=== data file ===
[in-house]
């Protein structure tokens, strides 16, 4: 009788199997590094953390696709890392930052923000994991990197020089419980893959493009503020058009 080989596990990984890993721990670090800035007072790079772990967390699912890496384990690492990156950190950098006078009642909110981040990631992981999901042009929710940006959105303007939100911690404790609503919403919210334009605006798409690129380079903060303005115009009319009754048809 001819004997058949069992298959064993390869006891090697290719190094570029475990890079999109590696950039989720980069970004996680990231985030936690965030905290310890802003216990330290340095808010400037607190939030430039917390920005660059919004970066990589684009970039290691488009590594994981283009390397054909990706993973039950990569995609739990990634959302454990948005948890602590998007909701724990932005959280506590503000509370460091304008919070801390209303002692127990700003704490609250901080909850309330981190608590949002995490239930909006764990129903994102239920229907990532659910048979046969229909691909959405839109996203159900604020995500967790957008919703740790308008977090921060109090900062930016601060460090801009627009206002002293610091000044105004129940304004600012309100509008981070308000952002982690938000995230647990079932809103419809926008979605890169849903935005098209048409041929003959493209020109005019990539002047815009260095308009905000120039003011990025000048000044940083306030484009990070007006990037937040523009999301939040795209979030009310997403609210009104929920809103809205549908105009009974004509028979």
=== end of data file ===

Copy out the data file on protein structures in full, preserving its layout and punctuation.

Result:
[in-house]
């Protein structure tokens, strides 16, 4: 009788199997590094953390696709890392930052923000994991990197020089419980893959493009503020058009 080989596990990984890993721990670090800035007072790079772990967390699912890496384990690492990156950190950098006078009642909110981040990631992981999901042009929710940006959105303007939100911690404790609503919403919210334009605006798409690129380079903060303005115009009319009754048809 001819004997058949069992298959064993390869006891090697290719190094570029475990890079999109590696950039989720980069970004996680990231985030936690965030905290310890802003216990330290340095808010400037607190939030430039917390920005660059919004970066990589684009970039290691488009590594994981283009390397054909990706993973039950990569995609739990990634959302454990948005948890602590998007909701724990932005959280506590503000509370460091304008919070801390209303002692127990700003704490609250901080909850309330981190608590949002995490239930909006764990129903994102239920229907990532659910048979046969229909691909959405839109996203159900604020995500967790957008919703740790308008977090921060109090900062930016601060460090801009627009206002002293610091000044105004129940304004600012309100509008981070308000952002982690938000995230647990079932809103419809926008979605890169849903935005098209048409041929003959493209020109005019990539002047815009260095308009905000120039003011990025000048000044940083306030484009990070007006990037937040523009999301939040795209979030009310997403609210009104929920809103809205549908105009009974004509028979």